• Plant up containers, hanging baskets and planters now the risk of frost has passed. If you have them growing on in a greenhouse move them outside to their final position.
  • Continue to thin out hardy annuals if they’re overcrowded.
  • Lift and divide clumps of snowdrops and bluebells once the leaves start to yellow.
  • Lift and divide overcrowded clumps of bulbs (tulips, daffodils).
  • Keep newly planted trees and shrubs well watered whilst they establish.
  • It’s not too late to sow seeds of annual plants
  • Now there is space on windowsills again, think about sowing biennials (Sweet William, Coneflowers) for next year.
  • Pinch out the tips of your Fuchsias to encourage a bushy plant and more flowers.
  • If any of your hanging basket plants have become leggy or misshapen, simply trim the excess off – this will encourage bushy growth.
  • As soon as your sweet peas start to flower, keep picking them to encourage more blooms.
  • Dead-head your roses if they are repeat-flowering types. Otherwise leave the seed heads on for decoration.
  • Dead-head and cut back oriental poppies after flowering. Cutting them close to ground level will stimulate new foliage.
  • Towards the end of June, if your hardy Geraniums have finished flowering cut them back to encourage new foliage and flowers.
  • Cut back bulb foliage as soon as it has died down naturally.
  •  Stake tall or floppy perennial plants to prevent wind damage.
  • As new shoots grow, tie in and train climbing plants such as honeysuckle and clematis to their supports. Use Soft-Tie Wrap for a secure tie.
  • Harvest flower heads from your lavender plants to use in baking or as a garnish to your meals!


  • Continue to earth up potato plants as they grow. If you’re growing potatoes in bags simply add more compost to half way up the plant stem.
  • Harvest salad crops and resow every 2 weeks for a constant supply of tasty leaves.
  • Harvest early potatoes – these are normally ready from 10 weeks after planting.
  • Plant out tender vegetables such as squash, tomatoes and sweet corn now the risk of frost has passed.
  • When planting out cabbages, use cabbage collars to prevent cabbage root fly attack.
  • There is still time to plant runner beans – sow them directly in the ground now.
  • Protect crops from carrot fly by covering with garden cloth.


  • Start to prune your plum or cherry trees now.
  • Although fruit trees will naturally shed some fruit (called the ‘June drop’), aim to thin out congested branches further for bigger and better fruits.
  • Protect any developing fruits from birds and squirrels by placing netting around your plants.
  • If you have plants fruiting in containers, make sure you give them a high potash liquid feed to keep plants healthy and productive.
  • Top-dress patio dwarf fruit trees with fresh compost and a slow-release fertilizer.
  • Peg down runners on your strawberry plants to create more plants for next year. If you don’t need more plants simply remove the strawberry runners completely.


  • Continue to harden off half-hardy bedding plants.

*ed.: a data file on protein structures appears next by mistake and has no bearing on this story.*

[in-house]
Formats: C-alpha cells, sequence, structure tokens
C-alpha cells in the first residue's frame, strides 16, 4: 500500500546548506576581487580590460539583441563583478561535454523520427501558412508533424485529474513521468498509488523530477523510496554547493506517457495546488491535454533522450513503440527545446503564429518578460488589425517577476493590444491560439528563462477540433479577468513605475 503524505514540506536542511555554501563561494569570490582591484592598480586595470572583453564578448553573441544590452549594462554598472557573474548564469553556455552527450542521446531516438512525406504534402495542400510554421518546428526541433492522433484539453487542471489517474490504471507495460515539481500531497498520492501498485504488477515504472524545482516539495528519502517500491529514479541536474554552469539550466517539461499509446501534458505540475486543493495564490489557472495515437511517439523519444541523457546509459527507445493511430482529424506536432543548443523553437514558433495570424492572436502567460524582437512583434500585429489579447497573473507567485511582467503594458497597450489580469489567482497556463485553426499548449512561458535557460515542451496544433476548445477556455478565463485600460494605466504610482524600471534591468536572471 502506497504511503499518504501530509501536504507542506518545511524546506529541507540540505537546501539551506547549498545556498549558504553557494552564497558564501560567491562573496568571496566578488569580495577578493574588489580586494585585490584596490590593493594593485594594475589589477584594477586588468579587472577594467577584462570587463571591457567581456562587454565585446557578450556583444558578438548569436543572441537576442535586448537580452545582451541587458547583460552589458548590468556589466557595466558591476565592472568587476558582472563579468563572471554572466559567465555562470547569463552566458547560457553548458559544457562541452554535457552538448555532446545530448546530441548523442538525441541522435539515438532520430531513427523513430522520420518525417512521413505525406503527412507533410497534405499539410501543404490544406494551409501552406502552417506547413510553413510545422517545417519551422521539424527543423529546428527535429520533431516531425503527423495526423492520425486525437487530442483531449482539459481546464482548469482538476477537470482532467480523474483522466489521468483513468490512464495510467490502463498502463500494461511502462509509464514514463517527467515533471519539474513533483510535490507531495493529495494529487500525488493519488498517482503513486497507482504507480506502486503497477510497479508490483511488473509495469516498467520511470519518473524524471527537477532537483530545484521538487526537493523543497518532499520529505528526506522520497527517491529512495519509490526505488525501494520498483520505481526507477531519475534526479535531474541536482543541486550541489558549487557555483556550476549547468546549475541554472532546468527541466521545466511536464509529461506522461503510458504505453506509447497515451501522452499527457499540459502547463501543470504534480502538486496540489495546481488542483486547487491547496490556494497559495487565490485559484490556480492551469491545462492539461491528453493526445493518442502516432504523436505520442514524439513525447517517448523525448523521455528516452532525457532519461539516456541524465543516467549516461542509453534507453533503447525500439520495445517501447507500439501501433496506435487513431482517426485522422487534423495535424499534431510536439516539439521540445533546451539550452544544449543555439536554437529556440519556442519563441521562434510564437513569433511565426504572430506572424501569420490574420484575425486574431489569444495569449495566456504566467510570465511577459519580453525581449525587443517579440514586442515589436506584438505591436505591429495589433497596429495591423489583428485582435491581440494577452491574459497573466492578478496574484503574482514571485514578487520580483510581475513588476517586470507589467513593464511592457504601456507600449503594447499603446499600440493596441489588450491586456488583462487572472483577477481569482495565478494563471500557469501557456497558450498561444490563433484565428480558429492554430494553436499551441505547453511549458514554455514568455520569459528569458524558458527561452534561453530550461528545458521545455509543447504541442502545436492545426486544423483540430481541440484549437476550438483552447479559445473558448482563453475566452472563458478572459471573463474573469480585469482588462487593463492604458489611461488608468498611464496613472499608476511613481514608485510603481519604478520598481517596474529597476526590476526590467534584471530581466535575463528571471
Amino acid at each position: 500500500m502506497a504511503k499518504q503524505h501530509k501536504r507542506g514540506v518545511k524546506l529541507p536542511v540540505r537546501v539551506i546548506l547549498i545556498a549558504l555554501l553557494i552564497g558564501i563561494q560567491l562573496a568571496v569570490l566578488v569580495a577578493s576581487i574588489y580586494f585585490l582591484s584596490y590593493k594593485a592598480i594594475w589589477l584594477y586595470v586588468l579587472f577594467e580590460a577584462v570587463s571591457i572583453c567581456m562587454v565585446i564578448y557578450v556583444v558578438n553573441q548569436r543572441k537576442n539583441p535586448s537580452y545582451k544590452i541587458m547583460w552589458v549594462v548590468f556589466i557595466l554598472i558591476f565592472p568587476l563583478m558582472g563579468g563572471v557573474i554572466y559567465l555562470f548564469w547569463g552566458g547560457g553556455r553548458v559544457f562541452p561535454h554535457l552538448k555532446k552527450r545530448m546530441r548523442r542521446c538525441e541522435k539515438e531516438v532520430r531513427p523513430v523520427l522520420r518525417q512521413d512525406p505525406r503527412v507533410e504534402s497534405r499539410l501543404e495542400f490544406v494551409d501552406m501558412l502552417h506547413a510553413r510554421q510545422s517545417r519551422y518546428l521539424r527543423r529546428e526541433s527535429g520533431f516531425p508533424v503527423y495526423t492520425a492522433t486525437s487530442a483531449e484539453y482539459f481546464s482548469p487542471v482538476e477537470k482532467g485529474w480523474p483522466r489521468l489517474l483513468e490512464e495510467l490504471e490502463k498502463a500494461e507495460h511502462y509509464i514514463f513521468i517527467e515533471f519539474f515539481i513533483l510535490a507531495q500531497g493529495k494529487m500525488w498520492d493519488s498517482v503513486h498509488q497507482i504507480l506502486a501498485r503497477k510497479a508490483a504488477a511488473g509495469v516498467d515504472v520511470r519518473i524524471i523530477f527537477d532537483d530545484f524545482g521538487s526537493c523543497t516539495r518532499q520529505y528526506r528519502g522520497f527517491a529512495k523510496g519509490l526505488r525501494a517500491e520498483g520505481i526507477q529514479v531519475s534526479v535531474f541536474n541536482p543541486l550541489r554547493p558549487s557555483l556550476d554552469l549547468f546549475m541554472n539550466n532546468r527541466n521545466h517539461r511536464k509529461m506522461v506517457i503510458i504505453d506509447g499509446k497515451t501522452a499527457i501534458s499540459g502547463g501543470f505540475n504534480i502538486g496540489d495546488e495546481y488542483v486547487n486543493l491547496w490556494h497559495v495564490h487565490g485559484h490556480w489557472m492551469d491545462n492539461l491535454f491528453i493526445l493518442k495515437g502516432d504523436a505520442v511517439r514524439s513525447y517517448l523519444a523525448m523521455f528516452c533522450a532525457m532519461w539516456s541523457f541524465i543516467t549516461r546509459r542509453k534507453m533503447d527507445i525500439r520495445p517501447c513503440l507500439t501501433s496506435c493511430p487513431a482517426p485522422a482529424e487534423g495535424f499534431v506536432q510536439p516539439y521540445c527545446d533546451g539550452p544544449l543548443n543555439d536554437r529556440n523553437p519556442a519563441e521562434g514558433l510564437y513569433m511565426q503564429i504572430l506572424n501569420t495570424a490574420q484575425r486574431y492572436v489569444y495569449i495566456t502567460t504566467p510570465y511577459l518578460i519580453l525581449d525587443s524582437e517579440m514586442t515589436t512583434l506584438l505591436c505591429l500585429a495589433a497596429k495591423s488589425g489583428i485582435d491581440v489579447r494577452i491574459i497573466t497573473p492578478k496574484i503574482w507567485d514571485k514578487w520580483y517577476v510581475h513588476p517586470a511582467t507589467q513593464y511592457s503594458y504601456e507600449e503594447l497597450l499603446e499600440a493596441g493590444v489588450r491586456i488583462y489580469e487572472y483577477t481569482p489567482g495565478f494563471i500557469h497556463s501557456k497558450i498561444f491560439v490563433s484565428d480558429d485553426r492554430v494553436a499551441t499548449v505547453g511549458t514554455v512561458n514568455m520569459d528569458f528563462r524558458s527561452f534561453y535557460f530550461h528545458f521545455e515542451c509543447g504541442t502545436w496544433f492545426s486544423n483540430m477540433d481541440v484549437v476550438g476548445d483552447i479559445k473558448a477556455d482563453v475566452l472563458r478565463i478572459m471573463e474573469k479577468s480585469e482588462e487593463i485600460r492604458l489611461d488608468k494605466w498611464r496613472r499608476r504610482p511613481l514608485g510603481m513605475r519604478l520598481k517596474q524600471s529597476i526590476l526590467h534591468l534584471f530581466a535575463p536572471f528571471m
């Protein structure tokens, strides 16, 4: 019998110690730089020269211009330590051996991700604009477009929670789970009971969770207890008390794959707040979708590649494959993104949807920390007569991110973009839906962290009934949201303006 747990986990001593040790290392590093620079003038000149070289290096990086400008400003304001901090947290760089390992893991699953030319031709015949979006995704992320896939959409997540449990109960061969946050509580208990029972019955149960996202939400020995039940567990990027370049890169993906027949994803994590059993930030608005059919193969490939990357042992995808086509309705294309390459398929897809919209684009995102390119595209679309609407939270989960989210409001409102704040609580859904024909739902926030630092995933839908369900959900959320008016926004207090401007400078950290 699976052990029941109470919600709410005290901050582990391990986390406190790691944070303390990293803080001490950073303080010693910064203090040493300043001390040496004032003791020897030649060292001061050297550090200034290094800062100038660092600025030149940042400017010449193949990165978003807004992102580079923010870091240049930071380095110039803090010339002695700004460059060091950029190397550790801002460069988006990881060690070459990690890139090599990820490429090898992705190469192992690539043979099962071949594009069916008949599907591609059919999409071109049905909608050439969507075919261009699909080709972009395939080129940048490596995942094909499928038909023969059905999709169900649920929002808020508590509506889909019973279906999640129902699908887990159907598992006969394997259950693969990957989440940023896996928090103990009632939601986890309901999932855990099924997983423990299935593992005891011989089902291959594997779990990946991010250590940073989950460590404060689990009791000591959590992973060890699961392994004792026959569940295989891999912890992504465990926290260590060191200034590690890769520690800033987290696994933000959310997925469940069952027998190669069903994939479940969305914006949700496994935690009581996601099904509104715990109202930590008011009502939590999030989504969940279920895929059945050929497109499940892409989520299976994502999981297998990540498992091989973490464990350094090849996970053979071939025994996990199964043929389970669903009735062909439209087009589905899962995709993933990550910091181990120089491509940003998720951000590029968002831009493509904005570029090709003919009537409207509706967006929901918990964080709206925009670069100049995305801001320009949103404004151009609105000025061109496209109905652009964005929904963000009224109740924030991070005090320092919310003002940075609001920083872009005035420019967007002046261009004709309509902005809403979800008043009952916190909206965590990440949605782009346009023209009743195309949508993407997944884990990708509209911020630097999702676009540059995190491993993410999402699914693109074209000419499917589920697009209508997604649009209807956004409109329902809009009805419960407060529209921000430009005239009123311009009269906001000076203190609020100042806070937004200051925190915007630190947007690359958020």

• Open vents and doors on warm days.
  • Check plants daily and water them if the soil is dry.
  • Use blinds or apply shade paint to prevent the greenhouse from over-heating in sunny weather.
  • Damp down your greenhouse on hot days to increase humidity and deter red spider mites.


  • If you are experiencing prolonged dry weather, set your mower blades higher to reduce stress on the grass.
  • Water your lawn during hot weather, particularly newly seeded or turfed lawns. Do not allow new lawns to dry out.
  • Warm weather encourages rapid weed growth – apply specific lawn weed killer to tackle this problem.
  • Feed your lawn with a special lawn fertilizer to encourage healthy green growth.
  • Recut any lawn edges if needed. Try installing lawn edging to make future maintenance easier.


Water your containers and baskets well in hot weather. Start to feed them with a balanced liquid fertilizer every 2 to 4 weeks.

  • To conserve water, water the soil rather than the plants and make ‘ponds’ around individual plants so that the water can really soak in, ideally wetting the soil quite deeply (about 10 inches). Thorough watering like this supports plants for 14 days, but merely wetting the surface wastes water, encourages weeds and can lead to surface rooting making the plants more vulnerable.
  • Keep an eye out for white powdery mildew on plants. If possible, remove the affected parts and spray with a fungicide to prevent further spread.
  • Look for aphids on the underside of leaves – rub them off by hand or spray with an insecticide to prevent them multiplying. Alternatively try using a natural pest control such as Lacewing larvae
  • Keep an eye out for scarlet lily beetles on your lilies – remove and crush any you see. Also check for the sticky brown larvae on the underside of leaves.
  • Prevent slugs from attacking your young plants by using a good slug bait
  • Clip evergreen hedges such as Privet, Box and Yew whilst they are in active growth.
  • Turn the compost in your compost bins every month to keep it well aerated
  • Keep bird baths topped up in hot weather.